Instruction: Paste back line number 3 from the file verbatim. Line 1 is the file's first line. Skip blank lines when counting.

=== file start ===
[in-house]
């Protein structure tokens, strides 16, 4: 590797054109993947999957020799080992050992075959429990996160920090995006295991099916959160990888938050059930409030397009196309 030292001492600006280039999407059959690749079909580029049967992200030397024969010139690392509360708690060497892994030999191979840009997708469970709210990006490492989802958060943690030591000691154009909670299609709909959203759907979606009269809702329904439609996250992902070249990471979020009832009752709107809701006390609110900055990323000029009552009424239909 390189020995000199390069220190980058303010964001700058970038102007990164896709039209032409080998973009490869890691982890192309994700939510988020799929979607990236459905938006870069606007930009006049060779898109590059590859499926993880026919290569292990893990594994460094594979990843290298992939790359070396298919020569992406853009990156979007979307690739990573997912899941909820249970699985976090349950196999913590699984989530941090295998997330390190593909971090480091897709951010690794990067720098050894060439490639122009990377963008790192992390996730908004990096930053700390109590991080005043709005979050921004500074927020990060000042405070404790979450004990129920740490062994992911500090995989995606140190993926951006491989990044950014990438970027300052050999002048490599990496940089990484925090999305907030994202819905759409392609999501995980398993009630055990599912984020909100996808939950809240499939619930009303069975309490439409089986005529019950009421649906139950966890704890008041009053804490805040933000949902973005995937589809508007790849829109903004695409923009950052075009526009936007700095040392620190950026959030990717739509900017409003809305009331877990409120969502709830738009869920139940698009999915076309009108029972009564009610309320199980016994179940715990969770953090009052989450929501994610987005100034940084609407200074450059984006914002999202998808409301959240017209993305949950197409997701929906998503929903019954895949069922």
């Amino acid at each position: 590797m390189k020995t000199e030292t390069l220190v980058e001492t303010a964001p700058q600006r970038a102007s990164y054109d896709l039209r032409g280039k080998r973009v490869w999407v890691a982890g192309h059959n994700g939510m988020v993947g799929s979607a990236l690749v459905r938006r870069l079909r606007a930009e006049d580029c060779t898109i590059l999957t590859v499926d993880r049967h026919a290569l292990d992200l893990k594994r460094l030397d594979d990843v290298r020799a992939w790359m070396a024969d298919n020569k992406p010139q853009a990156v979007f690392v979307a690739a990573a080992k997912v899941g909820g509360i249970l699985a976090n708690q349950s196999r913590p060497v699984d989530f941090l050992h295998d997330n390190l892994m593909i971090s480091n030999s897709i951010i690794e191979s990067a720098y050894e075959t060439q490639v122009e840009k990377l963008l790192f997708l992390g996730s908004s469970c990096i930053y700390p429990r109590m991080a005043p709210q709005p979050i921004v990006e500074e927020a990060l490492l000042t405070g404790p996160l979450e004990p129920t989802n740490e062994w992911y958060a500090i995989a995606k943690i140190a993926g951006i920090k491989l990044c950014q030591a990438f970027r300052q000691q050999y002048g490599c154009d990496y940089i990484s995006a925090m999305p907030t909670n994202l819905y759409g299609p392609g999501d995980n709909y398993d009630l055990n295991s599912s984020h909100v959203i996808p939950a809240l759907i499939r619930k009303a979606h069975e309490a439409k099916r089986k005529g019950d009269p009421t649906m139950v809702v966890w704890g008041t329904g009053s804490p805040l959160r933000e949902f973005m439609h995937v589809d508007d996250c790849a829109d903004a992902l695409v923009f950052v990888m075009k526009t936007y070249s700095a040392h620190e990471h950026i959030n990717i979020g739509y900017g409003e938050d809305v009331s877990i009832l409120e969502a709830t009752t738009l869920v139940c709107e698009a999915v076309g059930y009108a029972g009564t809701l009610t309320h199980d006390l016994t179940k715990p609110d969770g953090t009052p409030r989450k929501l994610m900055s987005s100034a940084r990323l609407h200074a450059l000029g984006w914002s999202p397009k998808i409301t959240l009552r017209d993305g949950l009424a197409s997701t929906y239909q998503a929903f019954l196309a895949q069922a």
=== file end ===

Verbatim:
């Amino acid at each position: 590797m390189k020995t000199e030292t390069l220190v980058e001492t303010a964001p700058q600006r970038a102007s990164y054109d896709l039209r032409g280039k080998r973009v490869w999407v890691a982890g192309h059959n994700g939510m988020v993947g799929s979607a990236l690749v459905r938006r870069l079909r606007a930009e006049d580029c060779t898109i590059l999957t590859v499926d993880r049967h026919a290569l292990d992200l893990k594994r460094l030397d594979d990843v290298r020799a992939w790359m070396a024969d298919n020569k992406p010139q853009a990156v979007f690392v979307a690739a990573a080992k997912v899941g909820g509360i249970l699985a976090n708690q349950s196999r913590p060497v699984d989530f941090l050992h295998d997330n390190l892994m593909i971090s480091n030999s897709i951010i690794e191979s990067a720098y050894e075959t060439q490639v122009e840009k990377l963008l790192f997708l992390g996730s908004s469970c990096i930053y700390p429990r109590m991080a005043p709210q709005p979050i921004v990006e500074e927020a990060l490492l000042t405070g404790p996160l979450e004990p129920t989802n740490e062994w992911y958060a500090i995989a995606k943690i140190a993926g951006i920090k491989l990044c950014q030591a990438f970027r300052q000691q050999y002048g490599c154009d990496y940089i990484s995006a925090m999305p907030t909670n994202l819905y759409g299609p392609g999501d995980n709909y398993d009630l055990n295991s599912s984020h909100v959203i996808p939950a809240l759907i499939r619930k009303a979606h069975e309490a439409k099916r089986k005529g019950d009269p009421t649906m139950v809702v966890w704890g008041t329904g009053s804490p805040l959160r933000e949902f973005m439609h995937v589809d508007d996250c790849a829109d903004a992902l695409v923009f950052v990888m075009k526009t936007y070249s700095a040392h620190e990471h950026i959030n990717i979020g739509y900017g409003e938050d809305v009331s877990i009832l409120e969502a709830t009752t738009l869920v139940c709107e698009a999915v076309g059930y009108a029972g009564t809701l009610t309320h199980d006390l016994t179940k715990p609110d969770g953090t009052p409030r989450k929501l994610m900055s987005s100034a940084r990323l609407h200074a450059l000029g984006w914002s999202p397009k998808i409301t959240l009552r017209d993305g949950l009424a197409s997701t929906y239909q998503a929903f019954l196309a895949q069922a």